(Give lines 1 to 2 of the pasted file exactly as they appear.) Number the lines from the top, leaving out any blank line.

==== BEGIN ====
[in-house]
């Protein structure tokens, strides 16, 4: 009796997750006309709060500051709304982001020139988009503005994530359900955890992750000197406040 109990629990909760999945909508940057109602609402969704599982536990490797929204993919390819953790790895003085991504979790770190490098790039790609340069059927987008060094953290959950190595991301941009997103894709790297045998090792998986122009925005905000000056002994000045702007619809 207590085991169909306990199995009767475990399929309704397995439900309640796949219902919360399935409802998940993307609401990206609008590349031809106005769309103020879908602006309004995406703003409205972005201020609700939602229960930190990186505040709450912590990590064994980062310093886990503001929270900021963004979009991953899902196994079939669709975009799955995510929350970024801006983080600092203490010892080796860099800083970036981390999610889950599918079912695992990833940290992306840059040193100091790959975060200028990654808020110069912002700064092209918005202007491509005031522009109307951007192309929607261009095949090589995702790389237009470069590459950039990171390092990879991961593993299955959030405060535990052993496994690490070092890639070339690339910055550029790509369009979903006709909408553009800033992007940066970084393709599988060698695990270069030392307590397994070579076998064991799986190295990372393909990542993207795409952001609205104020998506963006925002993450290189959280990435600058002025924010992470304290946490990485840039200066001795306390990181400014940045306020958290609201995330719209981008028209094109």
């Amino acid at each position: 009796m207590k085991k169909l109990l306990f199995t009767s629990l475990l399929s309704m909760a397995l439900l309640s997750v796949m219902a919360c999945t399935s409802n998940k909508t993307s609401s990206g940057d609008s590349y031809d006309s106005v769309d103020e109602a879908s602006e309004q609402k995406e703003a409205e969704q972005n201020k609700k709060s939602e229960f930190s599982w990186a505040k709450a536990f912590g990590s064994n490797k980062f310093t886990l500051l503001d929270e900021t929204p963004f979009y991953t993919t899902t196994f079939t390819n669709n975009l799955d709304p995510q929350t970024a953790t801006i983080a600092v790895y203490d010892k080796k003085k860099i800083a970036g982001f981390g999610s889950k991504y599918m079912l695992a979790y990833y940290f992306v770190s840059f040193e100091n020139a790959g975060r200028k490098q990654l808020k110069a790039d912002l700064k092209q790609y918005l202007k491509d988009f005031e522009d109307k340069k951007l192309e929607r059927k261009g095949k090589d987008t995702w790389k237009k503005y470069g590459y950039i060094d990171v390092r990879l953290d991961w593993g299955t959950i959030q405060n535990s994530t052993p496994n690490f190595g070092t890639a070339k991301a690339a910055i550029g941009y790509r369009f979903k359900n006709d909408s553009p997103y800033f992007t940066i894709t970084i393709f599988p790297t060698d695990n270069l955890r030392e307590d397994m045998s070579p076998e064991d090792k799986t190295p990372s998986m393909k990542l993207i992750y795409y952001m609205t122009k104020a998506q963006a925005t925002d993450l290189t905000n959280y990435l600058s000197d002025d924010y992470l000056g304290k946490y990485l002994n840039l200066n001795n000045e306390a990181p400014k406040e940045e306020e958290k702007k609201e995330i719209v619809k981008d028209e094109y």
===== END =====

[in-house]
């Protein structure tokens, strides 16, 4: 009796997750006309709060500051709304982001020139988009503005994530359900955890992750000197406040 109990629990909760999945909508940057109602609402969704599982536990490797929204993919390819953790790895003085991504979790770190490098790039790609340069059927987008060094953290959950190595991301941009997103894709790297045998090792998986122009925005905000000056002994000045702007619809 207590085991169909306990199995009767475990399929309704397995439900309640796949219902919360399935409802998940993307609401990206609008590349031809106005769309103020879908602006309004995406703003409205972005201020609700939602229960930190990186505040709450912590990590064994980062310093886990503001929270900021963004979009991953899902196994079939669709975009799955995510929350970024801006983080600092203490010892080796860099800083970036981390999610889950599918079912695992990833940290992306840059040193100091790959975060200028990654808020110069912002700064092209918005202007491509005031522009109307951007192309929607261009095949090589995702790389237009470069590459950039990171390092990879991961593993299955959030405060535990052993496994690490070092890639070339690339910055550029790509369009979903006709909408553009800033992007940066970084393709599988060698695990270069030392307590397994070579076998064991799986190295990372393909990542993207795409952001609205104020998506963006925002993450290189959280990435600058002025924010992470304290946490990485840039200066001795306390990181400014940045306020958290609201995330719209981008028209094109």